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Study Blames Smartphone Battery-life on Programming Errors

A team of scientists at Purdue University blames developers making programming mistakes for smartphones that end up with empty batteries in as little as five hours. Described as "no-sleep energy bugs" the researchers said that human error may be the cause for the flawed use of APIs that tell the software when to keep a phone awake or when to put in its sleep mode to save energy. An app that keeps the phone hardware awake to check incoming messages, for example, may lack the necessary code to put it back to sleep mode when the process is done.

"App developers have to explicitly juggle different power control APIs that are exported from the operating systems of the smartphones," Charlie Hu, professor of electrical and computer engineering at Purdue University, said.

"Unfortunately, programmers are only human. They make mistakes when using these APIs, which leads to software bugs that mishandle power control, preventing the phone from engaging the sleep mode. As a result, the phone stays awake and drains the battery."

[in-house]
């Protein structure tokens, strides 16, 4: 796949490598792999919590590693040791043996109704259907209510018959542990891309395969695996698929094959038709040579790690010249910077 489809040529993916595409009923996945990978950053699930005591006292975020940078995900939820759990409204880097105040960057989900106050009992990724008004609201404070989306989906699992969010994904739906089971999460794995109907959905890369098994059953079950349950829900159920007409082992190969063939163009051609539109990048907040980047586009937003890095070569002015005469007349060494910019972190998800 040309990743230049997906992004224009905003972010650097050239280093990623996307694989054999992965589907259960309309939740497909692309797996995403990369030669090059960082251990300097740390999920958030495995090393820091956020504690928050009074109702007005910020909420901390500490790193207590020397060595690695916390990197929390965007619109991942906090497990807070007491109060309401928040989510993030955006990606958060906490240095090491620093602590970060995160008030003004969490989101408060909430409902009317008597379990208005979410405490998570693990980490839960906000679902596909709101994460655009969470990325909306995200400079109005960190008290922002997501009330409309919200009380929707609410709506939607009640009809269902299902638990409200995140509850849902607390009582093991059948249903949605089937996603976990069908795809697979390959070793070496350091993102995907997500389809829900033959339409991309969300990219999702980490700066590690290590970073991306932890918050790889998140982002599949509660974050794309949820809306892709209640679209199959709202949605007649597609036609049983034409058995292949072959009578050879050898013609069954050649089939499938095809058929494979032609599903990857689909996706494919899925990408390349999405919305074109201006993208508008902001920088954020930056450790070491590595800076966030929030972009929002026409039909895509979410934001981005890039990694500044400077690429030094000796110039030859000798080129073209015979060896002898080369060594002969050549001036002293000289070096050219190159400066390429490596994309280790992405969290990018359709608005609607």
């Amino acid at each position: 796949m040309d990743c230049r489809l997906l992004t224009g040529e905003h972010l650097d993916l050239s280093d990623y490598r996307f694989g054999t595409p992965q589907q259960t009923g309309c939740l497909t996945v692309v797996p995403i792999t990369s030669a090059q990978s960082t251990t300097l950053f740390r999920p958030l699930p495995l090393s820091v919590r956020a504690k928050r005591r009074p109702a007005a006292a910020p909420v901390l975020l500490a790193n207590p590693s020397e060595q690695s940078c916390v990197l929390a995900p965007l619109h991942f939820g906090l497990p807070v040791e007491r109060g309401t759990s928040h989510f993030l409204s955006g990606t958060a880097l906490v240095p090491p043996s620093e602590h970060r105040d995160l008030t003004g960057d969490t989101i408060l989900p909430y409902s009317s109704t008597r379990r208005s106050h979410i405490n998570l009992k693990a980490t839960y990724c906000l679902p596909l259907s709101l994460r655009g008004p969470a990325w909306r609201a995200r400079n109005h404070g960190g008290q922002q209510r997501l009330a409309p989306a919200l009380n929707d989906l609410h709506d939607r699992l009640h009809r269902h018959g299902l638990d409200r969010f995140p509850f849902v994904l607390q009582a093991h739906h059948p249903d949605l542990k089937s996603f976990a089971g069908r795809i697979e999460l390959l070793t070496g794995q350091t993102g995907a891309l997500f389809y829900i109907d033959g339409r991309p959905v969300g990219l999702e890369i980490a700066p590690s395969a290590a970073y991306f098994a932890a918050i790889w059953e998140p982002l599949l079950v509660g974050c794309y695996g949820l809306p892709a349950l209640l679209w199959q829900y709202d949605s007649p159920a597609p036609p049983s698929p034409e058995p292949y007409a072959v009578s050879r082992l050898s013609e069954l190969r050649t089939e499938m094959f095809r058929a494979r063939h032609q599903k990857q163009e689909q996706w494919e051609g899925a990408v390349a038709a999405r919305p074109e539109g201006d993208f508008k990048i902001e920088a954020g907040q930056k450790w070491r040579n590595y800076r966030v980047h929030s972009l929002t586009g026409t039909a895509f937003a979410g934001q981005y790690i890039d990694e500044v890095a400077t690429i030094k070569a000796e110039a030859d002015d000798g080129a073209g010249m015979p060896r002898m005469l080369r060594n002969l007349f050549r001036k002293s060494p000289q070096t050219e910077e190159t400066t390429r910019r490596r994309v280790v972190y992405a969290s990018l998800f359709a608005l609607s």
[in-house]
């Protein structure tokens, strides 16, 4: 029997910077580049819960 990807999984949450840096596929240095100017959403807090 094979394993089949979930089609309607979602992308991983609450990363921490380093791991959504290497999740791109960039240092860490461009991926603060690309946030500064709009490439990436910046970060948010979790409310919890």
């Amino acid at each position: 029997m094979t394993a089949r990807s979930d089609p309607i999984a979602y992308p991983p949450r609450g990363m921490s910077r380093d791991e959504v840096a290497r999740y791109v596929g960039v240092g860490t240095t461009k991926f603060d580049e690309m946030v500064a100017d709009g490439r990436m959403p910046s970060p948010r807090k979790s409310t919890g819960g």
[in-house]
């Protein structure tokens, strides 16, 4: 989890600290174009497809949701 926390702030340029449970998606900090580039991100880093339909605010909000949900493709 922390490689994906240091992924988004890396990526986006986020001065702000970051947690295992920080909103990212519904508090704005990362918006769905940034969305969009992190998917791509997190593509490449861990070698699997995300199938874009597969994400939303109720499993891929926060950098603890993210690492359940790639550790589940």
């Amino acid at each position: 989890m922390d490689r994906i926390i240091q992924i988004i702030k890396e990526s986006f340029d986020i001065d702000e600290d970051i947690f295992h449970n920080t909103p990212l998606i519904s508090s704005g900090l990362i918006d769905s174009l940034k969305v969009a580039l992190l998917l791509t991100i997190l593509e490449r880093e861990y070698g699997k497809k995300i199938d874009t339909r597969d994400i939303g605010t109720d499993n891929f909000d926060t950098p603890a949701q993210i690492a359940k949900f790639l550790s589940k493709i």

Apparently, these bugs are not an isolated issue, but a rather common problem. The researchers looked at 187 different apps and found that 42 contained errors in their wakelock code. To counter the problem, the researchers developed a modified compiler that includes a tool that analyzes the binary code and automatically and "accurately detects the presence of the no-sleep bugs". Using the software, they found a total of 42 coding errors in those 187 applications - 12 previously known mistakes as well as 30 new flaws.

The research was limited to Android apps and phones, but Hu said that the same types of bugs appear on other platforms and devices as well.